To be continued…
4. The Soakaway:
Before adding the liner and its underlay I decided to dig a soakaway next to one side of the pond. This was because I had read about ponds overflowing during heavy downpours and storms, then flooding the nearby garden beds or paths. Plus it could mean some of your ‘wildlife’ becoming stranded out in the air eventually, unknown to you, and therefore dying. Although we are not intending to add fish they would or could be lost of course, but we would not like tadpoles and larvae of various invertebrates (dragonflies, mayflies etc) to be washed away into the soil and so on. It was about two patio paving slabs long and one wide with plenty of broken up rubble/bricks dropped into its 40 to 45cm (16 to 18in.) depth. There had to be a narrow-ish channel from the adjacent side of the pond to lead to it with pea-grit or gravel in it for any overflow to run to the soakaway. This channel was only about 25mm (1in.) deep. On the opposite side of the pond I made a similar channel for water to overflow into a section of the garden nearby to become boggy as a future bog-garden. I left the butyl liner uncut there and sloped it down slightly so that the soil on top of it remained soggy for the plants.
To be continued…
3. The Clay:
When you start to dig deeper and deeper then you will discover just how useful it is to be wearing a strong pair of welly boots if you reach a clay layer. This is because if it rains then the hole will start to fill with water from above and /or it will start to seep from below. I found paddling around in soggy clay turned it into sticky “glue” after a few minutes and I could hardly lift my feet or get out of the hole! The bags of clay were so heavy I used a wheel barrow to move them ready for transporting to the local council tip. You may need to bale out the water if it gets too deep of course. As I went deeper and deeper I kept checking with a long straight batten and spirit level that the wooden (final water level) pegs had not been displaced. At the same time I made sure that I included a “shelf” of clay/soil in different areas where we would place various water plants later. This could range from 15 to 25 cm down according to your choice of plants. There was a gentle slope opposite the abyss hole to allow some creatures, like frogs and newts, to crawl out if needed.
To be continued...
2. The Digging:
Most of the topsoil was decent enough to save on one side for use later but once I was down a foot (30cm) or more it became much heavier as it was mixed with clay. Surprise, surprise there was also quite a lot of rubble (old broken bricks and paving slabs) which became quite a big pile. Some of this became useful later for the creation of a soakaway next to the pond – more details later. When I revealed some kind of an obelisk that was almost immoveable that was a shock. It turned out to be what I think was a kerbstone! How that came to buried deep in a garden is a bit of a mystery? Help was needed to get the kerbstone out of the deepening pit. It’s important obviously not to try to do too much and injure your back, though most of the muscles you rarely use are going to ache for a time. I also started on the very deep spot, renamed the abyss, and found the clay to be much more solid than ever. I considered taking up pottery but then decided I hadn’t enough time (joke!). At this point I had to resort to using a pick axe as well as the spade and garden fork – mainly to penetrate the clay enough to remove larger lumps of it. We wound up with about 25 bags of clay to dispose of later.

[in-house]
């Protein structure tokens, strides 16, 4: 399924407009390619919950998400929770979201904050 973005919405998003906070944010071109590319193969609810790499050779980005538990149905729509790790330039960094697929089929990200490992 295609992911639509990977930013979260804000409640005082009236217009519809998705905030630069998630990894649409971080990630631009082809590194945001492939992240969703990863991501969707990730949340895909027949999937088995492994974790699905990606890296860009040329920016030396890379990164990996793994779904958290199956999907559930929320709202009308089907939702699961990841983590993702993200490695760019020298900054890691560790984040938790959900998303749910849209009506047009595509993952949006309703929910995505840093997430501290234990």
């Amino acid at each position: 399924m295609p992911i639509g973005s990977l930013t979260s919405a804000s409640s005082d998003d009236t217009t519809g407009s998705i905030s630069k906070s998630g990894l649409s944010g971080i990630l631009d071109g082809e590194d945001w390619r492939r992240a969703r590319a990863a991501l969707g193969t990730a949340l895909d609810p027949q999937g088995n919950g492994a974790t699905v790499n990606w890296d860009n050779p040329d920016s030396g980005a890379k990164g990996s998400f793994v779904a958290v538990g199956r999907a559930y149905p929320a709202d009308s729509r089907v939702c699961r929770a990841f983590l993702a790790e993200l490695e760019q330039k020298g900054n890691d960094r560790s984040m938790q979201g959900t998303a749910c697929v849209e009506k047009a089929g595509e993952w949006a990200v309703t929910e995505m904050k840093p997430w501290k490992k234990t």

To be continued...
Making a Wildlife Pond
1. Choosing the site:
We had a boggy part of the garden that kept becoming full of yellow flag iris and various grasses, including one we mistakenly called “cotton grass” and I was attempting to dig them all out so that we could start again. There was no particular plan and it was hard work because the rhizomes of the flags were so tough and woody, while the spiky stems of the grass plant were leathery and grew in enormous solid clumps with deep roots. But once we had decided that this would be good place for a wildlife pond then the hard work of clearing the site began to feel well worthwhile. The pictures show the pond roughly outlined with white cable and some wooden pegs defining the proposed finished water level. It was going to be approximately 2.7m long by 1.8m wide (9ft X 6ft) and 0.75m (30inch) at its deepest point. We had read lots of books and leaflets etc about ponds some time before starting and knew that it was good to have a very deep spot where amphibians could survive cold winters when the water might be frozen as ice at the surface. Although there are a couple of small trees nearby nothing would overhang the water very much and there was plenty of open space above it for the sun to warm the water enough for certain water plants to grow.
To be continued...
Here are a few of Bill Richmond's fantastic photographs. The sort of pictures you wish you could have taken of birds etc while out in the countryside. Here is a link to his Flickr site: Fantastic Bill Richmond
Aren't they FABULOUS! Good grief, Charlie Brown - A wryneck and a water rail for heaven's sake! Difficult to see or hear, never mind photograph with such brilliant quality. I am full of respect and admiration for this photographer! GJG